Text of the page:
Young Population (young + population)

Distribution by Scientific Domains


Selected Abstracts


Myocardial Perfusion Profile in a Young Population With and Without Known Coronary Artery Disease: Comparison by Gender

CLINICAL CARDIOLOGY, Issue 2 2010
Nili Zafrir MD
Background More and more young people are being referred for evaluation or screening for coronary artery disease (CAD). However, the value of myocardial perfusion imaging (MPI) in this population is unclear, especially in the absence of symptoms. Methods The study sample included 1765 consecutive patients less than 51 years old who were referred to a major medical center for stress/rest MPI study. Clinical and MPI variables were compared between patients with and without known CAD, by gender. Results There were 1346 (76%) men and 419 (24%) women of mean age 44 ± 6 years; 461 (26%) had known CAD. Stress-induced ischemia was detected in 321 patients (18.2%) and significant ischemia in 131 (7.4%); there was no difference in the rate or severity of ischemia by presence of symptoms. Among those without known CAD, the rate of stress-induced ischemia by MPI was significantly lower in women than men. On logistic regression analysis, the independent predictors of ischemia in men were high cholesterol, diabetes, angina during stress testing, ST depression, and smoking (P<.0001); and in women, the independent predictors were diabetes and high cholesterol. Conclusion Known CAD and stress-induced ischemia are significantly more prevalent in young men than in young women, irrespective of risk factors. The independent predictors of ischemia differ between men and women. Copyright © 2010 Wiley Periodicals, Inc. [source]


Change in supporting tissue following loss of a permanent maxillary incisor in children

DENTAL TRAUMATOLOGY, Issue 6 2007
Helen D. Rodd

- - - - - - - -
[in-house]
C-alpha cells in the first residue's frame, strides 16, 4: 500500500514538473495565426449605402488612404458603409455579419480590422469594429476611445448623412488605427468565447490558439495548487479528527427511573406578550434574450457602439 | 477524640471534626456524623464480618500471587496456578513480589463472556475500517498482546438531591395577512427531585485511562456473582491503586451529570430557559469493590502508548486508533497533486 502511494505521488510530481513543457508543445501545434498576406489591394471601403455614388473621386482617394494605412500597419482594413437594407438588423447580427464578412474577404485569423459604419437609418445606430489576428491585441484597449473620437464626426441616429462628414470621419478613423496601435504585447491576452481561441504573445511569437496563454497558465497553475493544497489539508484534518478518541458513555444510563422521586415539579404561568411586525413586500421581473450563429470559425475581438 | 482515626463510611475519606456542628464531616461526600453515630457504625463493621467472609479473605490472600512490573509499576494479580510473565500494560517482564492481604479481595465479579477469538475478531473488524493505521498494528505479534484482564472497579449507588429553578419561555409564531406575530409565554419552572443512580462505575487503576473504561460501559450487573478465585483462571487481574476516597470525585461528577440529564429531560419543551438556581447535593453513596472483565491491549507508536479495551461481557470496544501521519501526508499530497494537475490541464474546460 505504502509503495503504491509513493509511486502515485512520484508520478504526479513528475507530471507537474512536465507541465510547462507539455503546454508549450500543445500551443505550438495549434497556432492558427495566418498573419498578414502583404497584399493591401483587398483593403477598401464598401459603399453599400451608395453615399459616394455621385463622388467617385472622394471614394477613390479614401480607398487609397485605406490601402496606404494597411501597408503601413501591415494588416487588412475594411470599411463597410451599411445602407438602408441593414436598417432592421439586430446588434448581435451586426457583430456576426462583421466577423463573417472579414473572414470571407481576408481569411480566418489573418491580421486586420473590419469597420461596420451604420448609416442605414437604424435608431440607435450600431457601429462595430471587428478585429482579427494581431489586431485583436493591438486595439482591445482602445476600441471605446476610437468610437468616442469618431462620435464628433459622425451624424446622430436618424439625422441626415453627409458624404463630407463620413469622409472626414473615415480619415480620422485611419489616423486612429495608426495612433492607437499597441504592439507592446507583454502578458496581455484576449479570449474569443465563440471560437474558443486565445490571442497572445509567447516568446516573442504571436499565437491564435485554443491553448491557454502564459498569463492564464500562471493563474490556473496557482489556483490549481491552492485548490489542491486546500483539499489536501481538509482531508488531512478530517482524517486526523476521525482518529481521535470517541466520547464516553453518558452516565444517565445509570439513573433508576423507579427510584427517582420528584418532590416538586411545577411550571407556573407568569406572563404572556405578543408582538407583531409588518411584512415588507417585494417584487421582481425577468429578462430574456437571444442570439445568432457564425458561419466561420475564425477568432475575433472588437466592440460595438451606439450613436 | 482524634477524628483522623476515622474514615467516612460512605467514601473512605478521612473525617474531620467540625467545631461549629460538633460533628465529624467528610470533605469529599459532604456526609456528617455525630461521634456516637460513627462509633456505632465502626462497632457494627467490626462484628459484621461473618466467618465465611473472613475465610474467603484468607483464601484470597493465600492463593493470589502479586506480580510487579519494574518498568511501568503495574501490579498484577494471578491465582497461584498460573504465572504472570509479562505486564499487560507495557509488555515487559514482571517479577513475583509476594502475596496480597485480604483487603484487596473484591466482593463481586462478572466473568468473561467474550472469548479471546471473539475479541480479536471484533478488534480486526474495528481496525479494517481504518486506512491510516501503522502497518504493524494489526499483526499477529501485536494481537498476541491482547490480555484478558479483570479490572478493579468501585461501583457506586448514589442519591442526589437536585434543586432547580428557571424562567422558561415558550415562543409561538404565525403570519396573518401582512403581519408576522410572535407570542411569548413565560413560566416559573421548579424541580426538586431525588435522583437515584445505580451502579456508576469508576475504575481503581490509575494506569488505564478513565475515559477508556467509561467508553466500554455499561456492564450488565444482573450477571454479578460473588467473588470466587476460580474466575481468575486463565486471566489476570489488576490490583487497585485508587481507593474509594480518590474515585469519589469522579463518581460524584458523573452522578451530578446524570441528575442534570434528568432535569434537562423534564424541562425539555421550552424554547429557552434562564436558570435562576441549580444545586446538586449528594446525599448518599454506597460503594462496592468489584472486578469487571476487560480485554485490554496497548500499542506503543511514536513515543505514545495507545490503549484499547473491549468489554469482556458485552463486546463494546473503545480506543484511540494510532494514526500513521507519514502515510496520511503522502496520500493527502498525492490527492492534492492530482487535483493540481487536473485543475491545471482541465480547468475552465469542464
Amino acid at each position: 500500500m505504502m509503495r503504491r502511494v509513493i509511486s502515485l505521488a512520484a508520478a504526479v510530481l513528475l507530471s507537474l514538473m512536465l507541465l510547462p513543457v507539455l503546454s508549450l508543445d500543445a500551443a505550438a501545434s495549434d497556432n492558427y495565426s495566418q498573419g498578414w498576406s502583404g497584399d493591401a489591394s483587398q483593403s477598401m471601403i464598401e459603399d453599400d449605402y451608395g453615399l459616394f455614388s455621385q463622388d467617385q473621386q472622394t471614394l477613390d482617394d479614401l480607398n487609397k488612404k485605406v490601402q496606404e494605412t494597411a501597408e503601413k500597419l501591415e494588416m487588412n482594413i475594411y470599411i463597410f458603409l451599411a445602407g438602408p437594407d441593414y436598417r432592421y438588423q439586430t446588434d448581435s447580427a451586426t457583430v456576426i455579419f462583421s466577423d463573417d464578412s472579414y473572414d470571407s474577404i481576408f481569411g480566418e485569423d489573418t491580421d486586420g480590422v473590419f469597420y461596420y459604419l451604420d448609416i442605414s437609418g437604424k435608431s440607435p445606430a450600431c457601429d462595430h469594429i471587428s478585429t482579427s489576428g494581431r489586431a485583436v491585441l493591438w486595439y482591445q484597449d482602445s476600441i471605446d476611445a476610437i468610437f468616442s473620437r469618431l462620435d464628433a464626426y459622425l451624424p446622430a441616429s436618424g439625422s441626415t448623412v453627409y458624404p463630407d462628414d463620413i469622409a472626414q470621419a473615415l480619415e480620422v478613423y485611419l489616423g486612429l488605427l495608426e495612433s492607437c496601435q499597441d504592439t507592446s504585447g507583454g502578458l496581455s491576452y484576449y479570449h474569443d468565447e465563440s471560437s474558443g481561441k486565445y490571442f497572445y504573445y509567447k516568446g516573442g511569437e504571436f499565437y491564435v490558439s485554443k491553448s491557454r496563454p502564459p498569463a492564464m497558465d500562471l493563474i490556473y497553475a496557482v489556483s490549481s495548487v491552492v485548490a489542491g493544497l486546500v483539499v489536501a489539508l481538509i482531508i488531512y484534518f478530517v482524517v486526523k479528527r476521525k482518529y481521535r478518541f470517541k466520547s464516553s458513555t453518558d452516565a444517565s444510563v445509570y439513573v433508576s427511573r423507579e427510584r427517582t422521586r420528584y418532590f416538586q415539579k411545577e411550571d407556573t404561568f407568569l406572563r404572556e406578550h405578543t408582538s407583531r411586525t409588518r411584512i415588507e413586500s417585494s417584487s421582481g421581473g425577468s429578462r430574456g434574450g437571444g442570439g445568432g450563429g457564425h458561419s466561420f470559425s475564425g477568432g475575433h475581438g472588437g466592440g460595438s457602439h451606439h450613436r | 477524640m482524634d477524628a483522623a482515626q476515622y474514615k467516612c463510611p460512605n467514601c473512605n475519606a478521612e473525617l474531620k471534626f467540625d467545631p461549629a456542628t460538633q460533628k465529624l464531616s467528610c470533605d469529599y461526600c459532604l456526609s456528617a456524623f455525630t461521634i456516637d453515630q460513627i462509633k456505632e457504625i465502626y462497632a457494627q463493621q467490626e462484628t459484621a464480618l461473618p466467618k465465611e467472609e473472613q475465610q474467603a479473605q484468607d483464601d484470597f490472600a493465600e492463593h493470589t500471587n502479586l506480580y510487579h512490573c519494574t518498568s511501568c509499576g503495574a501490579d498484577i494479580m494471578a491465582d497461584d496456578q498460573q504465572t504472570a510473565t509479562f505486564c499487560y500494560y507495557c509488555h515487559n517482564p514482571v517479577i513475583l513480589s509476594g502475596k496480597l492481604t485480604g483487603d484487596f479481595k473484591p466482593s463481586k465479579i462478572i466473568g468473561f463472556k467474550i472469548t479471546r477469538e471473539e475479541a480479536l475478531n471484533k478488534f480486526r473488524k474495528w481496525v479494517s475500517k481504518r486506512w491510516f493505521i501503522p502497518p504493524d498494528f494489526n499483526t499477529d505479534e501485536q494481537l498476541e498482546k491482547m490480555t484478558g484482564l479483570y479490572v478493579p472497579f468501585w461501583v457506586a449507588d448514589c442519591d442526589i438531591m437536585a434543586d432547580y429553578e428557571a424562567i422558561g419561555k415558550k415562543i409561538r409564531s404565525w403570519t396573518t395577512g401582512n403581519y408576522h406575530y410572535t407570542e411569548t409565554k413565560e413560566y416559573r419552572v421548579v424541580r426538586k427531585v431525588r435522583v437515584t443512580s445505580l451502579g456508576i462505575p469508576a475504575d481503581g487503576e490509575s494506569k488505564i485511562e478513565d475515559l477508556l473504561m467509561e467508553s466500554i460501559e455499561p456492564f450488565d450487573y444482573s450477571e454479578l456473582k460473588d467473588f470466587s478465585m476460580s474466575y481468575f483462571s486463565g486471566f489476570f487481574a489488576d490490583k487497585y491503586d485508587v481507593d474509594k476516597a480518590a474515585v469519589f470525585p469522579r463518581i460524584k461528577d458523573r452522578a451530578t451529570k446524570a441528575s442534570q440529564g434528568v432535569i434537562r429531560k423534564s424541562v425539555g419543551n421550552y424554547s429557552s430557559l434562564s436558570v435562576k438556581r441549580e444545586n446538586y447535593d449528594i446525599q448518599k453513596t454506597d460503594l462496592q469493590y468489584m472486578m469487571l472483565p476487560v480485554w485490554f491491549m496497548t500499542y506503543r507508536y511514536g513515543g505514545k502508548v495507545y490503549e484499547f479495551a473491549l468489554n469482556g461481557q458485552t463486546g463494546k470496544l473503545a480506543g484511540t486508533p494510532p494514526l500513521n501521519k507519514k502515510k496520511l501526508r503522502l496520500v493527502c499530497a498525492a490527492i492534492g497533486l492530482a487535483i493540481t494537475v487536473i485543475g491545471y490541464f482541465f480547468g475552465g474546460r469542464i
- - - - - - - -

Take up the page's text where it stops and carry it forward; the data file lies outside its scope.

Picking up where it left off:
Abstract,,, Alveolar bone resorption is an inevitable consequence of tooth loss and may be detrimental to long-term dental aesthetics and function. The aim of the present study was to quantify the degree of tissue resorption following the loss of a permanent incisor in a young population. The study group comprised 11 boys and five girls who all required the extraction of a permanent maxillary central incisor due to trauma-related sequelae. Mean age at tooth loss was 10.8 years. Upper alginate impressions were taken at regular intervals following tooth loss and were cast in yellow dental stone. Study models were sectioned longitudinally through the mid-point of both the maxillary incisor socket and the contra-lateral incisor to provide a thin plaster section. Digital photographs were acquired of the edentulous (A1) and dentate (A2) surfaces of this section and image analysis software was employed to quantify the surface area of both A1 and A2. At 3 months postextraction, mean A1 was 15.7% less than mean A2. By 6 months mean A1 had further reduced and was 25.3% less than that of the corresponding dentate alveolus. However, at subsequent time intervals following tooth extraction (>6 months), tissue loss appeared to stabilise with an overall reduction in tissue area remaining at 22%. This reduction in supporting tissue area was found to be highly statistically significant (P = 0.002, anova). Furthermore, girls appeared to have an overall greater degree of tissue loss than boys (P = 0.015). Further research is indicated to explore factors influencing the degree of tissue loss following incisor extraction and the benefit of therapeutic interventions in limiting this resorption. [source]